Unlike Westerkamp, he won’t have any teammates to keep tabs on. Instead, he’ll watch the combine with a more skeptical approach.
“I want to see what these guys put up (in the 40),” Cioffi said. “…I know I’m gonna be upset. Honestly, I’ll probably turn the TV off after watching some of the stuff.”
Oliver plans of having a different combine experience than most of the other prospects. His training facility is in Fishers, Ind., which is only about a 40-minute drive from the combine. He expects to make the quick trip to get a feel for the weekend festivities.
Oliver was unsure of the logistics when we spoke, but he did say that he’d love the opportunity to meet with front offices if time allows for it.
And like the combine participants, he’ll make it a full weekend.
“It’s not gonna be a day off. I’m gonna get something in whether it’s stretching or something else,” Oliver said. “But I definitely want to see the atmosphere. It’s cool to see those things. It drives you and it puts that chip on your shoulder for something you didn’t get.”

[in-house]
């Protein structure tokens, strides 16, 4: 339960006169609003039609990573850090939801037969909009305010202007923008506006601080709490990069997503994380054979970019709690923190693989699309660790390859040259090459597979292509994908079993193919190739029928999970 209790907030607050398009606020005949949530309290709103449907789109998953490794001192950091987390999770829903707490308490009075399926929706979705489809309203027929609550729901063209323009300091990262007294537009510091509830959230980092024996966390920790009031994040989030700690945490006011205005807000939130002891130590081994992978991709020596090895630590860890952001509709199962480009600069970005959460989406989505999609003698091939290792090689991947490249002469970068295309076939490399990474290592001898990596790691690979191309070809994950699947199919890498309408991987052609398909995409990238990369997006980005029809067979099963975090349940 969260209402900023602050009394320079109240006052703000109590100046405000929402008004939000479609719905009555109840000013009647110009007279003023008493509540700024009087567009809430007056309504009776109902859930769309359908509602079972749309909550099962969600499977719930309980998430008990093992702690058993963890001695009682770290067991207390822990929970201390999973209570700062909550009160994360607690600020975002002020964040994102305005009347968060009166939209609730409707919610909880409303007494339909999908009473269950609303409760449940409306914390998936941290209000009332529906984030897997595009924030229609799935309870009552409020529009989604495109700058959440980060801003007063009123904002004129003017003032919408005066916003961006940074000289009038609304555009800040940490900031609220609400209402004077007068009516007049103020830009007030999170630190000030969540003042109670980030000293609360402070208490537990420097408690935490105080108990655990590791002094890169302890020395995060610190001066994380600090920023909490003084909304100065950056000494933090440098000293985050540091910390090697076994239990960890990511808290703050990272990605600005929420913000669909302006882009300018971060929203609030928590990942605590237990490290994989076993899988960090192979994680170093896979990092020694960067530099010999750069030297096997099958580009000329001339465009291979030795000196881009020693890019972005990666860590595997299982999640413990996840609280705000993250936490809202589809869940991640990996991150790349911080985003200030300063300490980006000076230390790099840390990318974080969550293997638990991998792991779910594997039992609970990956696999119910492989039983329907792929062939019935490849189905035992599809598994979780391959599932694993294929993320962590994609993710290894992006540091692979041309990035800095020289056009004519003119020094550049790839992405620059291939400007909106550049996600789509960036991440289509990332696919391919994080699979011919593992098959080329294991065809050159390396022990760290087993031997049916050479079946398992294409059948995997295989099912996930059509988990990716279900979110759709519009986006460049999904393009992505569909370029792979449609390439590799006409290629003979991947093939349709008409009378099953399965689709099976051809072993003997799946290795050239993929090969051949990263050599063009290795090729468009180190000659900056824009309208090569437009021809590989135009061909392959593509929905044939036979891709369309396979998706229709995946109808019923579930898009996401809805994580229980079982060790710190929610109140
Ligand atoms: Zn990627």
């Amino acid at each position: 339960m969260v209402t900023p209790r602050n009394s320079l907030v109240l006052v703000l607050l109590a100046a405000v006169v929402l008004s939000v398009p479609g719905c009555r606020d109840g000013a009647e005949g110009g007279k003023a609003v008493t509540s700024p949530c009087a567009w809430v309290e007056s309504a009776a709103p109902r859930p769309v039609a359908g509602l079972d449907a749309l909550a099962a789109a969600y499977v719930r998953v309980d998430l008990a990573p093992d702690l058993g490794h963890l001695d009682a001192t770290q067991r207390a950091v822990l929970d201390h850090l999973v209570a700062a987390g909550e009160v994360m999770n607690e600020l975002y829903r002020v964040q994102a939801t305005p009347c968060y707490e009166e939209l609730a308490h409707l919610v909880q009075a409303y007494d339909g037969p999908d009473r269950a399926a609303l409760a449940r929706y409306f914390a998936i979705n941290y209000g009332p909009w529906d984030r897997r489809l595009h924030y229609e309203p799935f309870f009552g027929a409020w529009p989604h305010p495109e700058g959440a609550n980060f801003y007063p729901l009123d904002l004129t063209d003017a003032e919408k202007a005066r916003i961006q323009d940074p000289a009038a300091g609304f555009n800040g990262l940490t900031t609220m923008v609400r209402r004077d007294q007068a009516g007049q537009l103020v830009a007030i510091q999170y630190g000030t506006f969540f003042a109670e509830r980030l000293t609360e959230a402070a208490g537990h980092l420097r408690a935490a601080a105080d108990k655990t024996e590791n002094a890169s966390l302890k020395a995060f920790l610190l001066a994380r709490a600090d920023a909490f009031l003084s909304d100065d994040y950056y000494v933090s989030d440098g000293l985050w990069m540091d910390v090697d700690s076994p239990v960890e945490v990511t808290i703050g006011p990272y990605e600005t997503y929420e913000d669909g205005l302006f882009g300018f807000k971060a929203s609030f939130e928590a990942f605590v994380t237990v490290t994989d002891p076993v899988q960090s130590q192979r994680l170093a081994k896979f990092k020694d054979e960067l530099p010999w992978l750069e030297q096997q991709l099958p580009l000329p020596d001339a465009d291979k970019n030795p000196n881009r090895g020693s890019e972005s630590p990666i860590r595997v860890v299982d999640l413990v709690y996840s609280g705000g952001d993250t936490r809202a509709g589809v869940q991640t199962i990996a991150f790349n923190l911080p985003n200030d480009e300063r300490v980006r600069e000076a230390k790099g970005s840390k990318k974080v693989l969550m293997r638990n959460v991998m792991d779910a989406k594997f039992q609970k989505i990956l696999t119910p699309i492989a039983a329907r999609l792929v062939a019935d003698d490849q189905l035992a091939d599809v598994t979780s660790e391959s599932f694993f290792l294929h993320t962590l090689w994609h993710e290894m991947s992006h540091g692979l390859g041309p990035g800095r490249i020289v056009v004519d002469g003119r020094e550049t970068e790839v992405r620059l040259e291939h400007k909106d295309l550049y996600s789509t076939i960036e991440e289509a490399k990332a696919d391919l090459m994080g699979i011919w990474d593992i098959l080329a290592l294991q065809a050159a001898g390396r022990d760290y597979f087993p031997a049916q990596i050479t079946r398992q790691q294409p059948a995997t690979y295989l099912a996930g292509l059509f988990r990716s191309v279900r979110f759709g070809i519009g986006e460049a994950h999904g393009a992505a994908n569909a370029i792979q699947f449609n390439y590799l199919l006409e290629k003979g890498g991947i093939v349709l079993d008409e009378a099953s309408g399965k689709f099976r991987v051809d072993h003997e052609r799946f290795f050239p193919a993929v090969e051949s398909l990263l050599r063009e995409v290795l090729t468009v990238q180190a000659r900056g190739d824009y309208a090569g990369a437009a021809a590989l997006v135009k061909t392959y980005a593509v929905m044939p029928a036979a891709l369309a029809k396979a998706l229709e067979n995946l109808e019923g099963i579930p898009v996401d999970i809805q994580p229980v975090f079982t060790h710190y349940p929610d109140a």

Whatever the situation for each of those three B1G prospects was, that seemed to be the consensus reaction. Frustrated? Of course. Motivated? Obviously.
B1G players of all shapes and sizes overcame combine snubs and still went on to have tremendous NFL careers.
Some of the borderline prospects that did get combine invites actually ended up hurting their draft stocks. A certain quarterback out of Michigan provided a friendly reminder of that on Friday.
I found my combine shirt from 17 years ago and it got me thinking. This is what they said about me then….. Poor build, Skinny, Lacks great physical stature and strength, Lacks mobility and ability to avoid the rush, Lacks a really strong arm, Can’t drive the ball downfield, Does not throw a really tight spiral, System-type player who can get exposed if forced to ad lib, Gets knocked down easily As @edelman11 always reminds me … “You can prove em right or you can prove em wrong!” Good luck to all of you this weekend!!
Julian Edelman’s words helped fuel Tom Brady. Perhaps they’ll work on one of this year’s overlooked prospects.